Photosynthesis

How photosynthesis works, how trees breath

Have you ever walked through the woods and breathed in the air, thinking how fresh and clean it smelled? It isn't your imagination.

You are breathing brand new oxygen produced by the very trees surrounding you.
How does this happen?

It happens through a truly miraculous process known as photosynthesis.

what is photosynthesis?

Photosynthesis is the means by which trees and other plants turn sunlight into food.  It's a process that all green plants, as well as algae and some bacteria, use for their growth.

In a series of biochemical processes, the chlorophyll in the tree's foliage captures light energy in the form of photons and turns it into the tree’s (or other plant’s) fuel.

How Does it Work?

In the most common form of photosynthesis, the photons provide the energy needed for water and carbon dioxide (collected mainly in the tree's leaves and roots) to be transformed into other molecules. Through a series of steps the carbon dioxide and water are changed into simple sugars, with oxygen as a waste product.


The general formula looks like this:
6 CO2 + 12 H20 + photons = C6H12O6 + 6 O2

In English that is:
6 carbon dioxide molecules + 12 water molecules plus light energy leads to a glucose molecule and 6 oxygen molecules. (Doesn’t seem like much by multiply by trillions of times and it starts to add up.)

The tree then transforms the glucose (sugar) into the biochemical fuels needed to continue it's own growth. At the same time it releases excess oxygen into the air through pores in its leaves.

How photosynthesis works

what is chlorophyll?

Chlorophyll is a molecule found in green plants. In fact, it is what gives the plants that green color. This essential molecule is what allows photosynthesis to happen, by combining with other molecules to transform light and carbon dioxide into oxygen and other by-products.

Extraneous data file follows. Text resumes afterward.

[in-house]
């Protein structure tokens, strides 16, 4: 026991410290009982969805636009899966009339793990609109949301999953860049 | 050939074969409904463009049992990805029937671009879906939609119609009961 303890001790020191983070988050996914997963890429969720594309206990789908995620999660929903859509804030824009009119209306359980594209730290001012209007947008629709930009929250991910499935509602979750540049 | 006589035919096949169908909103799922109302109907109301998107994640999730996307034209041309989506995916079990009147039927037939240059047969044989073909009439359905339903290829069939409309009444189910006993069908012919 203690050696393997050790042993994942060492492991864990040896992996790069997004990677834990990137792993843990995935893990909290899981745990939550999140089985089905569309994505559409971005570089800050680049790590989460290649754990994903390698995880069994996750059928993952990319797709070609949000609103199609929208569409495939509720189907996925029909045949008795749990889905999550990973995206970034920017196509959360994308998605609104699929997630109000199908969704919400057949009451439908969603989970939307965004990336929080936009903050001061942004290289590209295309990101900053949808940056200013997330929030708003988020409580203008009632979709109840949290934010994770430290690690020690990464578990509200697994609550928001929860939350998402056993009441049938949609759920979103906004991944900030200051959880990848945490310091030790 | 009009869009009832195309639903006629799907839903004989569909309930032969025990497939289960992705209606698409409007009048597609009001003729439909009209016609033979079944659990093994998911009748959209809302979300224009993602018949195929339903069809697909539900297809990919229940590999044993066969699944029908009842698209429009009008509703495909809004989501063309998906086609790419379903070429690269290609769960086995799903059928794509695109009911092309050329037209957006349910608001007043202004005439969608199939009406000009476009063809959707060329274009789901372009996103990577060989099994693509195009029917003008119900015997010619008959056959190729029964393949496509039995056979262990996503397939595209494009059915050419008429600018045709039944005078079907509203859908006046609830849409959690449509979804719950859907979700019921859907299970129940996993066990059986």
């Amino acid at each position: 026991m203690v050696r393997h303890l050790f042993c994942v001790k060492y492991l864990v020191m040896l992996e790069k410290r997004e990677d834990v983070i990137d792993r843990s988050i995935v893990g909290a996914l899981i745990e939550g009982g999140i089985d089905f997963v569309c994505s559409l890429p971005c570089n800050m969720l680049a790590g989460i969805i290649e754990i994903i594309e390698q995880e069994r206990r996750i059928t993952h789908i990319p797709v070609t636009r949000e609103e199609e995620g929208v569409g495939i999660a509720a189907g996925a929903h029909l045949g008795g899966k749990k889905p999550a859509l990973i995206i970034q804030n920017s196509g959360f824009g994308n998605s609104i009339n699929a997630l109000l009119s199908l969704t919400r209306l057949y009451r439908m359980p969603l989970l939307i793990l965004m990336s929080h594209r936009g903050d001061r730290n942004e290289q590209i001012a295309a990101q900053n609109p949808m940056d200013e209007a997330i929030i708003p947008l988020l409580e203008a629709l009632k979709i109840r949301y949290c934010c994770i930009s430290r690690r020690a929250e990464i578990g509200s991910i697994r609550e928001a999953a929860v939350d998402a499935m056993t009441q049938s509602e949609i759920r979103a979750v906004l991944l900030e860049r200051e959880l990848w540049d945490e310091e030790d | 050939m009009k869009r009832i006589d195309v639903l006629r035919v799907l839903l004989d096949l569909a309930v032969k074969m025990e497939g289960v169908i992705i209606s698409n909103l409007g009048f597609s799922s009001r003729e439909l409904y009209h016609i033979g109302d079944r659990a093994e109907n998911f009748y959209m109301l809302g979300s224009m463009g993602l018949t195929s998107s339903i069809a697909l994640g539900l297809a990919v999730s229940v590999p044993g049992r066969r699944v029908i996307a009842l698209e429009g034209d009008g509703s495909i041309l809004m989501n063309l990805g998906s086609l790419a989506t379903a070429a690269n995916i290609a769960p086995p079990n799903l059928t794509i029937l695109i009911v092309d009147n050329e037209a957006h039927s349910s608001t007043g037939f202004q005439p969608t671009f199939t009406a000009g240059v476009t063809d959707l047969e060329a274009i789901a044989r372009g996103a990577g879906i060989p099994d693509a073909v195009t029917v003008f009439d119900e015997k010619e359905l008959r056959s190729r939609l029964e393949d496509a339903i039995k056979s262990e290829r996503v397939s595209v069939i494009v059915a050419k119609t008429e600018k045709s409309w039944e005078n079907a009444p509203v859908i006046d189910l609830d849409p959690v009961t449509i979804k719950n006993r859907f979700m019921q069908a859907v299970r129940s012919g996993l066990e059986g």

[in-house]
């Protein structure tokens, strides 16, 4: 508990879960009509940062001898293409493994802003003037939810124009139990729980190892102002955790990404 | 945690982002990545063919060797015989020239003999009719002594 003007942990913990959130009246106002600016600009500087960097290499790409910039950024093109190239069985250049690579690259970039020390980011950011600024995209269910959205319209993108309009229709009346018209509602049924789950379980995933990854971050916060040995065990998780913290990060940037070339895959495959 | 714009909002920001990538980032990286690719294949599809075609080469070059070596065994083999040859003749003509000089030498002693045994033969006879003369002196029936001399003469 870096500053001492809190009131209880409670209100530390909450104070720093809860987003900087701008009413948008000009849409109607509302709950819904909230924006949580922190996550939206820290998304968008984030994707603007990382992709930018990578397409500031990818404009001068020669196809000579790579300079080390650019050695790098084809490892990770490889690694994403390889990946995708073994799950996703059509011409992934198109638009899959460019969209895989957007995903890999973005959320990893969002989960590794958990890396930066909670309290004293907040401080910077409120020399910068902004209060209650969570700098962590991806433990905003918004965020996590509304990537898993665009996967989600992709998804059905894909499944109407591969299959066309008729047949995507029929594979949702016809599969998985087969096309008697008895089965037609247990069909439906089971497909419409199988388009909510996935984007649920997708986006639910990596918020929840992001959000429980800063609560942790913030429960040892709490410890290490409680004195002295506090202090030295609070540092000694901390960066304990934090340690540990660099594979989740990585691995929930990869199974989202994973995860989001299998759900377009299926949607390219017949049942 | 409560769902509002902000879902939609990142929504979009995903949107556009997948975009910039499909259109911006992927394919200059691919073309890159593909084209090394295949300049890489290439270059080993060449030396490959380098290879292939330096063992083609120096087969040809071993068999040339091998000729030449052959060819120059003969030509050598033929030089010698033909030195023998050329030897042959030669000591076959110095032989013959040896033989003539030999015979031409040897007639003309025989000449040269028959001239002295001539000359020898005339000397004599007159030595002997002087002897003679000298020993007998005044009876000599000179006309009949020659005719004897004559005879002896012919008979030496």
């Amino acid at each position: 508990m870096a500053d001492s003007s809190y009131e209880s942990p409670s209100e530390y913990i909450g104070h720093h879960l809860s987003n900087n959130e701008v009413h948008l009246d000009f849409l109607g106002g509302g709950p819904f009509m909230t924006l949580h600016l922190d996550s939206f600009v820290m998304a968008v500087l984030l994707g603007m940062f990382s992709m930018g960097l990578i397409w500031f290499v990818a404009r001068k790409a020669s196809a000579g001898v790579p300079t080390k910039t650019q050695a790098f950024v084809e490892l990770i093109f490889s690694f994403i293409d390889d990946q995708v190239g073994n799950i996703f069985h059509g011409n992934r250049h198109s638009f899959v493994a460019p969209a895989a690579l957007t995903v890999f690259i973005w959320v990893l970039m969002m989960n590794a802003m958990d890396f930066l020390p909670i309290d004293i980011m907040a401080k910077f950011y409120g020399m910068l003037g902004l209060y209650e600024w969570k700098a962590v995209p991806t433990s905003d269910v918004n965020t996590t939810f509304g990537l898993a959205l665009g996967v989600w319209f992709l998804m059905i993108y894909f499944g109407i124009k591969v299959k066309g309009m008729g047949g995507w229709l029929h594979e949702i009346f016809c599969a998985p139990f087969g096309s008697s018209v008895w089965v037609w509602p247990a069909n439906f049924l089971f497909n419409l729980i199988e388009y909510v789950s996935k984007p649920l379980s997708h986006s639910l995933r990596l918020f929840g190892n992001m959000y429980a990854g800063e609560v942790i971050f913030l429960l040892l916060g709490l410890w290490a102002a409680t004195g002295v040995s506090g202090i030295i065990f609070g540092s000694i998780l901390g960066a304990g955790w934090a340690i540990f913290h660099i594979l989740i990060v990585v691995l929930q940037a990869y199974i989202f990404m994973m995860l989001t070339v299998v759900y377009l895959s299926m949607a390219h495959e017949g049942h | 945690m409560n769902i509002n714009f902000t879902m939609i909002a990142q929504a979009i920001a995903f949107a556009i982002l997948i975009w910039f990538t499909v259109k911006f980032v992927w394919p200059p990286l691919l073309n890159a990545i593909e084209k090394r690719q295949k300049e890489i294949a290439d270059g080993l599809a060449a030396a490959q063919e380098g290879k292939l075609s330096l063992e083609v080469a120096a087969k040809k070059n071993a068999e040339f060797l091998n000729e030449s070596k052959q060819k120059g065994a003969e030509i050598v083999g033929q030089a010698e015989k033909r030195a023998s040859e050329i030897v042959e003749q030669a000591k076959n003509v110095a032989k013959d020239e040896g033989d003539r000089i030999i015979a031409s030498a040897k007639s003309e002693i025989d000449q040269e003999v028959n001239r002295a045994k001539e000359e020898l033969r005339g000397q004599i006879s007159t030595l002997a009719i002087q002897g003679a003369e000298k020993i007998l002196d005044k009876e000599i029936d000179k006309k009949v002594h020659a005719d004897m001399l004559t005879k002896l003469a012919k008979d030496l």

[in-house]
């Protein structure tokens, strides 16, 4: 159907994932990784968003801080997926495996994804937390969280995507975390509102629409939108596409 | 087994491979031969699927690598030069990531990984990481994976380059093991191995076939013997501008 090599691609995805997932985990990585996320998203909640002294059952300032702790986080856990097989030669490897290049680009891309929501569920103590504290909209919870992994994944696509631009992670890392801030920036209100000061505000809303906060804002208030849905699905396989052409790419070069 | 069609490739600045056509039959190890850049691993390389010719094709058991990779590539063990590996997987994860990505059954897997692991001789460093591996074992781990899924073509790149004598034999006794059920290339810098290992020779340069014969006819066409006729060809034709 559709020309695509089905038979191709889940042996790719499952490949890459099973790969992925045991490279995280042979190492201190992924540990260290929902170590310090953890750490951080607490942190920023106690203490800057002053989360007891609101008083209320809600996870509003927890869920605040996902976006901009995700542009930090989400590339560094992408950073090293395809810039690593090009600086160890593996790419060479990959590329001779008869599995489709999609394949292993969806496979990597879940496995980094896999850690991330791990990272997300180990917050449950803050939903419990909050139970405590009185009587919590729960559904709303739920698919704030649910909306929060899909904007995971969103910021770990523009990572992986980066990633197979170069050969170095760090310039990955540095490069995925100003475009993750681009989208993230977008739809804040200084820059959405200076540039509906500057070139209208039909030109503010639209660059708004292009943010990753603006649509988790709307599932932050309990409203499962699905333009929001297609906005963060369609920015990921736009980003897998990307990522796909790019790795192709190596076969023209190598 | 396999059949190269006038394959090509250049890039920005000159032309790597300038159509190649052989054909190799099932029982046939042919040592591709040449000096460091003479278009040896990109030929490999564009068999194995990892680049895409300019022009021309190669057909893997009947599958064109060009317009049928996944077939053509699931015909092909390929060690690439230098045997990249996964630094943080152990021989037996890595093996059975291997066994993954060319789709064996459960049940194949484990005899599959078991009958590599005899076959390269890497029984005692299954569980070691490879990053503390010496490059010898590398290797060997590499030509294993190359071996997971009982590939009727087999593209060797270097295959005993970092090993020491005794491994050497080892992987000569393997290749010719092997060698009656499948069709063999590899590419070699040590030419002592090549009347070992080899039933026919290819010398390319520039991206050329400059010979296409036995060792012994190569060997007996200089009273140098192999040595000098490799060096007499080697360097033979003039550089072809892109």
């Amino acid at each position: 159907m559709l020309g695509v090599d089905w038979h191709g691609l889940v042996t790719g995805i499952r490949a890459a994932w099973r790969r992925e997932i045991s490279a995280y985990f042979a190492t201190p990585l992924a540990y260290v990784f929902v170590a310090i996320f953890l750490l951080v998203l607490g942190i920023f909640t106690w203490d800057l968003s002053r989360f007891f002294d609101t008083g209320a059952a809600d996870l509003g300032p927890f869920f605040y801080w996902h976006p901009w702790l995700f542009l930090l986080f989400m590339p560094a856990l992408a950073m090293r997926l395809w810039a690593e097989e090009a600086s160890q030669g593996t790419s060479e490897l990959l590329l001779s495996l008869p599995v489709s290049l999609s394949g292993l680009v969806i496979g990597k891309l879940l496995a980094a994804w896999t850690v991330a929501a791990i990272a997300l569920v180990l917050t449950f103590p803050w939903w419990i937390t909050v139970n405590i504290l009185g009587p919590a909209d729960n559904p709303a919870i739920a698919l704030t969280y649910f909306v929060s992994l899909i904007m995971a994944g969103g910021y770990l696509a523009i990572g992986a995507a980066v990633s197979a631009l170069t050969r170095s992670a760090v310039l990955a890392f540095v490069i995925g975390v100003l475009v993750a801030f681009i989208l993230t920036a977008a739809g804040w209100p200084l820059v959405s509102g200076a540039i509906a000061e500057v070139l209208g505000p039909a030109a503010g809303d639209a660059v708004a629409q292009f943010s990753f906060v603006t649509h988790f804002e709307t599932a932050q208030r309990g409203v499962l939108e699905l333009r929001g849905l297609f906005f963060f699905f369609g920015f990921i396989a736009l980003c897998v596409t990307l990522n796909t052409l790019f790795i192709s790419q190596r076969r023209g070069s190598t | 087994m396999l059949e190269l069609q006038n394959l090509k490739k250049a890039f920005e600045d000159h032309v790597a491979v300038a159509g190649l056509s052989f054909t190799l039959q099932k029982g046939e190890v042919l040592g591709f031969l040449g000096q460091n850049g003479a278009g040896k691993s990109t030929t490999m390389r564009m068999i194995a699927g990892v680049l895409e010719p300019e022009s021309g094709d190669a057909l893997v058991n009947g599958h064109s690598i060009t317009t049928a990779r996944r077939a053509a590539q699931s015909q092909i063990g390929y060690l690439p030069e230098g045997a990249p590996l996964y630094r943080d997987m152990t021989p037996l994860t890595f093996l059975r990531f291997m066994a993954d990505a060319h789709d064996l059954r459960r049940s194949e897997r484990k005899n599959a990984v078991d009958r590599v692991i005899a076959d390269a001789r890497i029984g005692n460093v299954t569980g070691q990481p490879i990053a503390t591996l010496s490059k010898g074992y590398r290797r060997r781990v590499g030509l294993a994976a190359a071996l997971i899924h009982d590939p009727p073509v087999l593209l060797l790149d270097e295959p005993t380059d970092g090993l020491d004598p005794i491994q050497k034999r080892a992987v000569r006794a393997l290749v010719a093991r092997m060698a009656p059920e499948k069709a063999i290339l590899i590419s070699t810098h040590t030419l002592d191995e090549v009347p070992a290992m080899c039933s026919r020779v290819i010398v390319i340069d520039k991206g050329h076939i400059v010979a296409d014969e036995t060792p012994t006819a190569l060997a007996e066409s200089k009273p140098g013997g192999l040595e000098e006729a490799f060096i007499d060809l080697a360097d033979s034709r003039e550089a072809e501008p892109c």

what is a photon?

Without getting too deeply into quantum mechanics (!) you can think of a photon as a sort of bundle (a quanta) of light, an individual "thing" that smacks into the tree as sunlight. Just don't tell your physics friends that I described it that way, since photons don't actually have any mass.

A more sophisticated answer to the question of what a photon is can be found here.

Photosynthesis, Why Should We Care?

We should care about photosynthesis for three main reasons. Although, to be selfish about it, it all really boils down to one: we can’t live without it.

More specifically, photosynthesis plays three important roles.
watercolor by Cynthia Drinkwine
 It feeds the plant (that alone should be enough. It’s spring in Vermont, anything green is a sight for winter-tired eyes).

 It “fixes” carbon, meaning it takes carbon dioxide, which is a greenhouse gas and puts the carbon into a solid form (in the glucose or other sugar produced), thereby reducing the amount of CO2 in the air. In fact, green plants are essential in helping stabilize the environment by taking up CO2. Unfortunately, we humans are presently producing far more CO2 than plants can take up.

It releases oxygen into the air as a waste product. In essence, trees and other plants "inhale" CO2 and "exhale" oxygen, while we humans and other animals do the opposite.

This last is especially important, because without plants we wouldn’t have enough air to breath.
We literally couldn't survive without trees. The majority of the oxygen in the air comes to us through photosynthesis.

So plant a tree today and then pat yourself on the back for taking a step towards making our planet a better place. Next time you're in the woods think about all the trees "breathing" around you and remember that without them we wouldn't have the oxygen we need to breath.

How photosynthesis works

Next time you're in the woods think about all the trees "breathing" around you and remember that without them we wouldn't have the oxygen we need to breath.

misc fact:

Poison Ivy loves CO2. You may notice it growing next to the road. It uses the exhaust from the traffic to help grow to truly prodigious sizes (see bush to right).

That alone should make you think twice about the amount of excess CO2 we produce, especially here in the USA.


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